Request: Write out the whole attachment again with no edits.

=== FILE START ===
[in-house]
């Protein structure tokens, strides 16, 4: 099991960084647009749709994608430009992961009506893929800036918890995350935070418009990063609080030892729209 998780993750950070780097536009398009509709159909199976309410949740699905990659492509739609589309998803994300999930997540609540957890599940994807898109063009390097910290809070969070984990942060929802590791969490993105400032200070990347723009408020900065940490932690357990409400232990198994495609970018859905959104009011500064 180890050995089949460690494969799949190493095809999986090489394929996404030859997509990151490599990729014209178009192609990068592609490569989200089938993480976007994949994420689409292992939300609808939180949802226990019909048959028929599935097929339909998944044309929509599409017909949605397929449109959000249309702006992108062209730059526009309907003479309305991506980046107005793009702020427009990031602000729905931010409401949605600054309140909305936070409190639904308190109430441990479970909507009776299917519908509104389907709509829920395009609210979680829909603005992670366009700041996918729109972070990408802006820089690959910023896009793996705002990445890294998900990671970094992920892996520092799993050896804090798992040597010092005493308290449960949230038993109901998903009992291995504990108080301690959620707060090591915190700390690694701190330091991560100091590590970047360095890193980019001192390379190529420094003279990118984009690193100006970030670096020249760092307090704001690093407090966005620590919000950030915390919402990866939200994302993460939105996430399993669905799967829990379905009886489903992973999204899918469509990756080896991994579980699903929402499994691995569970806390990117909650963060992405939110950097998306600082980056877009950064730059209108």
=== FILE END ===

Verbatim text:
[in-house]
């Protein structure tokens, strides 16, 4: 099991960084647009749709994608430009992961009506893929800036918890995350935070418009990063609080030892729209 998780993750950070780097536009398009509709159909199976309410949740699905990659492509739609589309998803994300999930997540609540957890599940994807898109063009390097910290809070969070984990942060929802590791969490993105400032200070990347723009408020900065940490932690357990409400232990198994495609970018859905959104009011500064 180890050995089949460690494969799949190493095809999986090489394929996404030859997509990151490599990729014209178009192609990068592609490569989200089938993480976007994949994420689409292992939300609808939180949802226990019909048959028929599935097929339909998944044309929509599409017909949605397929449109959000249309702006992108062209730059526009309907003479309305991506980046107005793009702020427009990031602000729905931010409401949605600054309140909305936070409190639904308190109430441990479970909507009776299917519908509104389907709509829920395009609210979680829909603005992670366009700041996918729109972070990408802006820089690959910023896009793996705002990445890294998900990671970094992920892996520092799993050896804090798992040597010092005493308290449960949230038993109901998903009992291995504990108080301690959620707060090591915190700390690694701190330091991560100091590590970047360095890193980019001192390379190529420094003279990118984009690193100006970030670096020249760092307090704001690093407090966005620590919000950030915390919402990866939200994302993460939105996430399993669905799967829990379905009886489903992973999204899918469509990756080896991994579980699903929402499994691995569970806390990117909650963060992405939110950097998306600082980056877009950064730059209108």